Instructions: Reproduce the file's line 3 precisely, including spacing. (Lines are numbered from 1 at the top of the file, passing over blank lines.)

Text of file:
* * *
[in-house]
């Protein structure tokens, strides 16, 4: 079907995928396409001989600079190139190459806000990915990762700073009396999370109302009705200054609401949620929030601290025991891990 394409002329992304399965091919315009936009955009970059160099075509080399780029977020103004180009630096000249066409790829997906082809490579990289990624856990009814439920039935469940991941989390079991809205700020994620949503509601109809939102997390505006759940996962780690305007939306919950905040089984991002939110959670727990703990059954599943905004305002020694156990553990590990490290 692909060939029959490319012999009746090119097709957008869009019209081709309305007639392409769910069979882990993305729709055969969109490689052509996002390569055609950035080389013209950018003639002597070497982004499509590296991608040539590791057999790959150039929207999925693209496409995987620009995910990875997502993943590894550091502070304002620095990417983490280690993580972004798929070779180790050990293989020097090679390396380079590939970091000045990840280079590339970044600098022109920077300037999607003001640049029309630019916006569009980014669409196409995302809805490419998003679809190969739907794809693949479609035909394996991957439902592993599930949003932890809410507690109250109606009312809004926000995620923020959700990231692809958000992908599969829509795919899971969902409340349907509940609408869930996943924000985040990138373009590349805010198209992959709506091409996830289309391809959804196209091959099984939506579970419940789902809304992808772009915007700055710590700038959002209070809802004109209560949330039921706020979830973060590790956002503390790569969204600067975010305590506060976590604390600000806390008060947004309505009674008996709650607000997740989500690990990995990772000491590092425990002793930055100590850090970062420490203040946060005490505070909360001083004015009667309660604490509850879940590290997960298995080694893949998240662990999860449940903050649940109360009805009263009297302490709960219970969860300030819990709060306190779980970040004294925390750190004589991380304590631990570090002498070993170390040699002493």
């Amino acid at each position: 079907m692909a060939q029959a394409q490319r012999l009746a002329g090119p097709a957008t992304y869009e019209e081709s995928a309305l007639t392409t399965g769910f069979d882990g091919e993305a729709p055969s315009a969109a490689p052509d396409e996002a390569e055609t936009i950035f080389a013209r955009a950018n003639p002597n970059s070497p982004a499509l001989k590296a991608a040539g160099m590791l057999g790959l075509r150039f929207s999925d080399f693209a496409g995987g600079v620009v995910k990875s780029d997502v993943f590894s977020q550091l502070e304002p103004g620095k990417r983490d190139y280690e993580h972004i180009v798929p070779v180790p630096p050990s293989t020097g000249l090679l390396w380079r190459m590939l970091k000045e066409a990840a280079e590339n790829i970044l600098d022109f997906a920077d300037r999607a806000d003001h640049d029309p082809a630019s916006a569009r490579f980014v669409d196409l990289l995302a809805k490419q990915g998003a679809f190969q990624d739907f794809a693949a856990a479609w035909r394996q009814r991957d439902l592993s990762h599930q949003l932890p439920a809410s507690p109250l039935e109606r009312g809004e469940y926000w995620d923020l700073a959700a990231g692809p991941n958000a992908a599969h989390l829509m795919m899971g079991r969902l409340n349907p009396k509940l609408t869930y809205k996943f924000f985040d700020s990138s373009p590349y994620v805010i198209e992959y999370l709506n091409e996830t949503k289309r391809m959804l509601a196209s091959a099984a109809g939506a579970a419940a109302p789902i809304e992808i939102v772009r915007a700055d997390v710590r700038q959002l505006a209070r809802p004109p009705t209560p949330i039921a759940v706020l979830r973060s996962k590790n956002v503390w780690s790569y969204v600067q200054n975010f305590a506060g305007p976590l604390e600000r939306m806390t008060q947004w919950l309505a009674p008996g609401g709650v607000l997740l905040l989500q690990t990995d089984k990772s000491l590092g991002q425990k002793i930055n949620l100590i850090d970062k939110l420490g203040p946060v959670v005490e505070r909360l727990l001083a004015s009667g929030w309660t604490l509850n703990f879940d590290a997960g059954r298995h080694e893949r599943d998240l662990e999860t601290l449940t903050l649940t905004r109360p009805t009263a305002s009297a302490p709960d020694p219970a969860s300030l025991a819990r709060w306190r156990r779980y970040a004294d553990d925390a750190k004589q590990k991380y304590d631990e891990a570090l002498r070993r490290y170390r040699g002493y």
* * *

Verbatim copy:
């Amino acid at each position: 079907m692909a060939q029959a394409q490319r012999l009746a002329g090119p097709a957008t992304y869009e019209e081709s995928a309305l007639t392409t399965g769910f069979d882990g091919e993305a729709p055969s315009a969109a490689p052509d396409e996002a390569e055609t936009i950035f080389a013209r955009a950018n003639p002597n970059s070497p982004a499509l001989k590296a991608a040539g160099m590791l057999g790959l075509r150039f929207s999925d080399f693209a496409g995987g600079v620009v995910k990875s780029d997502v993943f590894s977020q550091l502070e304002p103004g620095k990417r983490d190139y280690e993580h972004i180009v798929p070779v180790p630096p050990s293989t020097g000249l090679l390396w380079r190459m590939l970091k000045e066409a990840a280079e590339n790829i970044l600098d022109f997906a920077d300037r999607a806000d003001h640049d029309p082809a630019s916006a569009r490579f980014v669409d196409l990289l995302a809805k490419q990915g998003a679809f190969q990624d739907f794809a693949a856990a479609w035909r394996q009814r991957d439902l592993s990762h599930q949003l932890p439920a809410s507690p109250l039935e109606r009312g809004e469940y926000w995620d923020l700073a959700a990231g692809p991941n958000a992908a599969h989390l829509m795919m899971g079991r969902l409340n349907p009396k509940l609408t869930y809205k996943f924000f985040d700020s990138s373009p590349y994620v805010i198209e992959y999370l709506n091409e996830t949503k289309r391809m959804l509601a196209s091959a099984a109809g939506a579970a419940a109302p789902i809304e992808i939102v772009r915007a700055d997390v710590r700038q959002l505006a209070r809802p004109p009705t209560p949330i039921a759940v706020l979830r973060s996962k590790n956002v503390w780690s790569y969204v600067q200054n975010f305590a506060g305007p976590l604390e600000r939306m806390t008060q947004w919950l309505a009674p008996g609401g709650v607000l997740l905040l989500q690990t990995d089984k990772s000491l590092g991002q425990k002793i930055n949620l100590i850090d970062k939110l420490g203040p946060v959670v005490e505070r909360l727990l001083a004015s009667g929030w309660t604490l509850n703990f879940d590290a997960g059954r298995h080694e893949r599943d998240l662990e999860t601290l449940t903050l649940t905004r109360p009805t009263a305002s009297a302490p709960d020694p219970a969860s300030l025991a819990r709060w306190r156990r779980y970040a004294d553990d925390a750190k004589q590990k991380y304590d631990e891990a570090l002498r070993r490290y170390r040699g002493y």